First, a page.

29 March 2014

Limited benefit of clergy (Review: 'NCIS' 11.9, "Gut Check")

Apologies for the long delay in doing this; this time of year is very busy for me in the TV department and I also went on holiday.


At the beginning of the eleventh season of this Navy-based cop show, former Mossad operative turned NCIS agent Ziva David had an existential crisis and decided to cut ties with the agency, staying in her native Israel. The result was that the desk nearest the world's most easily stoppable elevator became vacant for the first time since Ziva's deceased half-brother shot its previous occupant in the head.

(I'm not going to comment on Cote de Pablo's decision to leave the show here)

After a few episodes with various guest characters supplementing the line-up of Gibbs, McGee and DiNozzo, her replacement shows up at last... and quite frankly, she don't impress me much.

This episode sees the Secretary of the Navy, the latest one at any rate (I think this is number four; the previous SECNAV got blown up) discovering that someone has managed to put a bug on her person while giving a classified briefing on the new Zumwalt-class destroyer. As a result, Gibbs' team are tasked to find out who did this dastardly deed and recover the intelligence before it ends up in the wrong hands; discovering that the person responsible was following a NSA playbook drafted by an analyst for everyone's favourite email readers (hello, I hope you're enjoying this). The NSA's alleged activities don't get ignored in this and there is a humorous scene with Abby and said analyst discussing them.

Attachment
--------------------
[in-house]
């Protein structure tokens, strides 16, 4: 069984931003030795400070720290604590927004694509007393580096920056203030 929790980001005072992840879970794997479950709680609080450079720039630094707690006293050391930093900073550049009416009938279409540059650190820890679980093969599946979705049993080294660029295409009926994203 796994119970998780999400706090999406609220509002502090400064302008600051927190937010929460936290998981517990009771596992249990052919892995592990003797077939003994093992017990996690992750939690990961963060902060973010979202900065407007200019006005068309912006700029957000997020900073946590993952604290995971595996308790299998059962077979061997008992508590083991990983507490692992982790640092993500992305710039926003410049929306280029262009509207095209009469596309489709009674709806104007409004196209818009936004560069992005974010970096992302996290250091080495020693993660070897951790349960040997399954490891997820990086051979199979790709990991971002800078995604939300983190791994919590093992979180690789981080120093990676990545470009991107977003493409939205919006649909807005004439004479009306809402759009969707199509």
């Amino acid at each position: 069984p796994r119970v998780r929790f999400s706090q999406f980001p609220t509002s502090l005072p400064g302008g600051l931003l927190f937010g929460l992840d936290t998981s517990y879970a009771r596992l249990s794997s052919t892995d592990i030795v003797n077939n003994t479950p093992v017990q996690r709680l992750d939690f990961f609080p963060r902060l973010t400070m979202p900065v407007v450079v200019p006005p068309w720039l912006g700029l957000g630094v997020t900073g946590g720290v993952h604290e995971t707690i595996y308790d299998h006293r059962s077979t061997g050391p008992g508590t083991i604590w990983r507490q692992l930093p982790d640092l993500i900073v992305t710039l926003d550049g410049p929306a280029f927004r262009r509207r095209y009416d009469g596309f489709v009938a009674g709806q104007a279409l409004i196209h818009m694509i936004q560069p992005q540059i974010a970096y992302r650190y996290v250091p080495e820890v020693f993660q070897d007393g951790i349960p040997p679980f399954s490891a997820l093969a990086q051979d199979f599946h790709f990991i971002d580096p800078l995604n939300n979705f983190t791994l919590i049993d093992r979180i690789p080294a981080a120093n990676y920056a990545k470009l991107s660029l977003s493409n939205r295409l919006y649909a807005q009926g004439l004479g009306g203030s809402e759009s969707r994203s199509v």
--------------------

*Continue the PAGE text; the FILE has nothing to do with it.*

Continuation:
The mystery takes its usual twist and turns before those responsible are found as usual. However, one doesn't watch NCIS for the investigations (fun though this one is), but for the characters. I personally came for Abby and stayed for everyone else. Abby Sciuto is her usually perky Goth self, demonstrating her lab rat skills with aplomb and McGee does well; NCIS chief Leon Vance isn't in this one. One major criticism I have of this is the actions of Tony, who seems to have become substantially less mature in the last few episodes although he's always good for film references. Gibbs is also a bit off in this one.

The NSA analyst, Eleanor "Ellie" Bishop, who gets offered a joint duty assignment at the end of the episode, is the main "attraction" here. An obsessive IT geek with a photographic memory, a tendency to food-associate, sit on things most people don't tend to sit on i.e. the autopsy table and finally demonstrate a lack of regard for her own personal safety, my thought on her first appearance was "Oh, no, that's Ziva's replacement?", which I can safely say was not my thought on Ziva's first scene, way back in Season 3. She's a lab rat in a show with four scientifically/computer-y minded characters already and her "I've got three older brothers" reason for demonstrating (or rather not; we only see her having made the capture) physical grappling prowess reeks of cliché. I actually found her rather irritating... although I didn't want to throttle her then and there. I'm willing to give her a further chance, but if she doesn't improve, I'm going to start wishing that someone crashes her at high speed into a planet.


A good episode, but Bishop isn't the reason for it.


18 March 2014


Today saw the first actual death in the 'war' between Russia and Ukraine, with a Ukrainian warrant officer killed when Russian forces stormed a base in Simferopol. One hopes that there isn't any more - I doubt either country really wants a proper war, but what people want and what they get are often not the same thing.